What’s with the Maple Syrup already?!April 8, 2019 7:58 pm
We have always thought maple syrup was a pretty cool parting gift. But many may not know why we think it is so cool! Jolynn gives you a glimpse into the maple syrup legacy that is being made here at Arch:
I’m Ed’s oldest daughter Jolynn, and I think it’s time to tell you all a story that’s long overdue. If you’ve ever wondered why you received a jar of maple syrup from us or what correlation it has with Arch Solar, here’s your answer! Together Ed & Mindy also run Arch Sustainability, the sister company to Arch. In the spring, they harvest sap and produce maple syrup.
It all started with a desire from God and a simple question.
The desire: More family time
The question: How many maple trees were in his dads’ 19-acre woods.
On Thanksgiving Day of 2011, Ed asked his dad, (Who we will refer to as ‘Grandpa’ throughout the rest of the story) how many maple trees he thought were out in the woods. Grandpa said, “oh, I think there’s probably about 7-8 trees out there.” But once they started scouting, there were scores more.
With 120 trees tapped, we started making maple syrup in the spring of 2012. After a lot of learning and hard work, the yield was 18 gallons of maple syrup, and man we were proud! Over the years the operation matured, and, in the fall of 2013, we built a 16’x30’ Sugar Shack from trees harvested right off our land. Each year the process becomes more streamlined. In 2018 we added a reverse osmosis machine, which draws moisture out of the sap to speed up the cooking process. Our cooks used to take around six hrs. and now it takes about three. In 2019 we added a vacuum pump to really optimize the amount of sap being collected and a shiny new larger evaporator. A little fun fact for our geekier friends out there, in 2012, we would yield about .15 gal. of syrup (not sap) per tap we had in. That has since tripled, and we now get .47 gal. of syrup per tap! In the 2019 season, we had 517 taps in, and 272 gallons of syrup bottled. The 2020 season Ed had the same amount of taps in and totaled over 180 gallons of finished syrup as well as two fresh bourbon barrels that we aged syrup in.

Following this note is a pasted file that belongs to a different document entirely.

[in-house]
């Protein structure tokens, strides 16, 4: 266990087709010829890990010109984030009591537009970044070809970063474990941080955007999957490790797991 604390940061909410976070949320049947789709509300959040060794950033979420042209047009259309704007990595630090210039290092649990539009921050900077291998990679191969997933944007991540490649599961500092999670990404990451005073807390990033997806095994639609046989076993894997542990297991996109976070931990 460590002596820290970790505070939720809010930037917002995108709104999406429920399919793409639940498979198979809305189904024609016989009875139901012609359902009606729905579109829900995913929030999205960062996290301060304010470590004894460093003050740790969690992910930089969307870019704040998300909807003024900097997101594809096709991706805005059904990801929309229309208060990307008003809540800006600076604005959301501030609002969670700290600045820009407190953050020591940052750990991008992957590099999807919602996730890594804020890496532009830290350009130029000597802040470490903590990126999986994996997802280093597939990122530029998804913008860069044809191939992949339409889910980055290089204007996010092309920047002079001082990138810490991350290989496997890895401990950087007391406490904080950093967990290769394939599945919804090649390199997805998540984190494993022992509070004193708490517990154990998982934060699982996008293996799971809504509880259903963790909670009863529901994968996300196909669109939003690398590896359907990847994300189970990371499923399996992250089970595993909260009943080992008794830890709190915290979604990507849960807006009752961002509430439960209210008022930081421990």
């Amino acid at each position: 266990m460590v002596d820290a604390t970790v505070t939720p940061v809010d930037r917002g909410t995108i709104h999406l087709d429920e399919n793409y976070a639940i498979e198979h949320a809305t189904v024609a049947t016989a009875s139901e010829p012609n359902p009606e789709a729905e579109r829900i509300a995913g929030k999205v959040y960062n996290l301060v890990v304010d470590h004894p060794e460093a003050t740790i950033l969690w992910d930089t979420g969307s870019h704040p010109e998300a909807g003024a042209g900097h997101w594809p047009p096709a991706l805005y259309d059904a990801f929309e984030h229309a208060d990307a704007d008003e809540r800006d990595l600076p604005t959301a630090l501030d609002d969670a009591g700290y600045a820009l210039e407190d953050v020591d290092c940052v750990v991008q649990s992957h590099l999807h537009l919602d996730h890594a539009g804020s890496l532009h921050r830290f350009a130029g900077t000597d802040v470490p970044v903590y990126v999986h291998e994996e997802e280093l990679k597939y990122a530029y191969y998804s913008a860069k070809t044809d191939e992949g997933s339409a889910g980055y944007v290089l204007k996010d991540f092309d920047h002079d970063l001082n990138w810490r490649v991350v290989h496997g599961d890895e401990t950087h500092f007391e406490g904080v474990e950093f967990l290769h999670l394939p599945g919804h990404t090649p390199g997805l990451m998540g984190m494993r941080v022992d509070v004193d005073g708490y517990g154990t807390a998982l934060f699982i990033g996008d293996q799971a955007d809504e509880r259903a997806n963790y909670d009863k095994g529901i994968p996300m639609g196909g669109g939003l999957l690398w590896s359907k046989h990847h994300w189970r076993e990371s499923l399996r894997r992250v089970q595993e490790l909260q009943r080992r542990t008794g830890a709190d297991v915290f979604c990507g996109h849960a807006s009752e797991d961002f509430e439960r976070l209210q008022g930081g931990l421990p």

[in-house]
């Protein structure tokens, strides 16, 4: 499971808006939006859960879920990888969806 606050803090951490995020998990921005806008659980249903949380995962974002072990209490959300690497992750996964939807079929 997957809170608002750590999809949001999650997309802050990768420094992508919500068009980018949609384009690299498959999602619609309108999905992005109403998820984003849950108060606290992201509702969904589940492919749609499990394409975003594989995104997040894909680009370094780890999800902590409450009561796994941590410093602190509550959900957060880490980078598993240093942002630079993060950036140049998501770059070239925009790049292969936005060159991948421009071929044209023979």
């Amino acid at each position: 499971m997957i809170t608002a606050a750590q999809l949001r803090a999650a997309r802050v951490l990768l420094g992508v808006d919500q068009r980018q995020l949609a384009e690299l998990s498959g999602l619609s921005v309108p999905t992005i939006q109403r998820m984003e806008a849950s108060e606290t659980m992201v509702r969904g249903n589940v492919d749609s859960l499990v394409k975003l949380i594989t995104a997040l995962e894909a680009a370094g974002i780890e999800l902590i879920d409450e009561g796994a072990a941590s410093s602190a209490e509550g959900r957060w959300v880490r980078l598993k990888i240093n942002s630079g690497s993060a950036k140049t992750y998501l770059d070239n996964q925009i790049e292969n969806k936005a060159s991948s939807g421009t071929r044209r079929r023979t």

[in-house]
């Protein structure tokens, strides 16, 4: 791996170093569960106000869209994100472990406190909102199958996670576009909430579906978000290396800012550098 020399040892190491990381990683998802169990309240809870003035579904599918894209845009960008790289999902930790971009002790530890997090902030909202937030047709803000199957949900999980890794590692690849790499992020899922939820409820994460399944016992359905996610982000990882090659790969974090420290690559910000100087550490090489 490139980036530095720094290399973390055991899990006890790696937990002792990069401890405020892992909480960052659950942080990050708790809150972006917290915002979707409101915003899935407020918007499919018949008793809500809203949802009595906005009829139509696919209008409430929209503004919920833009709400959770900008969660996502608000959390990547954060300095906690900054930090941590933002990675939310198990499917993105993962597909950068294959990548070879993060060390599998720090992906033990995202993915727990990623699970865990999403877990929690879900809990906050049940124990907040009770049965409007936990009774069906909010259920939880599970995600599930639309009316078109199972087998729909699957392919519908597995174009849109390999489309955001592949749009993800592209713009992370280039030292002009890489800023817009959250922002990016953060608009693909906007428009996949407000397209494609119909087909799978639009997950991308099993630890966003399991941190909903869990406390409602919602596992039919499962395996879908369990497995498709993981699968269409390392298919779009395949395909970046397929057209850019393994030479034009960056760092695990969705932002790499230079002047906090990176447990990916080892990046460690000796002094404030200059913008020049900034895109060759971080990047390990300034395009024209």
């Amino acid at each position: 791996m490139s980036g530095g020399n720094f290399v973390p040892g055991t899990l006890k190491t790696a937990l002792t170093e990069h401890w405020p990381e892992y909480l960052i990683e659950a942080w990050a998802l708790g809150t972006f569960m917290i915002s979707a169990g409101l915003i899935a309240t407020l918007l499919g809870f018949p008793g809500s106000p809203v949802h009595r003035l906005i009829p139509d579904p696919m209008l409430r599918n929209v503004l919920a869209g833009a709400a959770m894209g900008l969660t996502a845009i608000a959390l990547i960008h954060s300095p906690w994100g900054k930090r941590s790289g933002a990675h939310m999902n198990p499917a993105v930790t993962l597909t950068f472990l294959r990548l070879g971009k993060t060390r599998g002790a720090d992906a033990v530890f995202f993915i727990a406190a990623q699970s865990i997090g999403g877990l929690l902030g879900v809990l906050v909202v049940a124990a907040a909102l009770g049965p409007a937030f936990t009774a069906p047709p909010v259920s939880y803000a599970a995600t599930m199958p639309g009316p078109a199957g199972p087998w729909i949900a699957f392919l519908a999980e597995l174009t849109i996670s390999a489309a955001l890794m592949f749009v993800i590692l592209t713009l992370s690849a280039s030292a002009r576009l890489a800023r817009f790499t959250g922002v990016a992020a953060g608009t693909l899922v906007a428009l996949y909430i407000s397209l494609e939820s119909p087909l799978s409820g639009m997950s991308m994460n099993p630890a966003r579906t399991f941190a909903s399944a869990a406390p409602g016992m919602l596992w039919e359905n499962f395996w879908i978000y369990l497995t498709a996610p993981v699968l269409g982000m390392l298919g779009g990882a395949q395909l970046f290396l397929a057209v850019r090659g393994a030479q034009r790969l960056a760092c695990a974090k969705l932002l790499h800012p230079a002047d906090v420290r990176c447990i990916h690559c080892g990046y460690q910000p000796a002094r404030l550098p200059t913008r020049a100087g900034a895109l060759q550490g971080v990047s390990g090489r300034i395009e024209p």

Ed doesn’t do it for the money, although there is some financial benefit to it. The biggest reason he does it is for his family. He does it so that his kids get an abundant opportunity to grow up and learn from their grandpa, and so grandpa can build a deep relationship with each of the grandkids and great-grandchildren by spending time with them, working side by side in the woods.
Why have you gotten syrup? Simply because Ed loves to give it away. He says “it’s a fun bargaining tool, and people love it. It seems that no one just goes out to the store and buys real maple syrup, but if it’s given to them as a gift, they get really excited. I haven’t met too many people that don’t like it.”
Ed has spent roughly 600hrs in the sugarbush during 2019 as well as the 2020 season. Not adding in time from family and the abundant number of friends that come out and help. Ed is excited and preparations for the 2021 syrup season are well underway. So, the next time you receive a bottle of syrup from the Zinthefers or Arch Electric, know that it is made with love and sent with the best wishes.
For more information on Arch Sustainability’s syrup process, please check out this Facebook video! Be sure to follow them on Facebook!
This post was written by archelect
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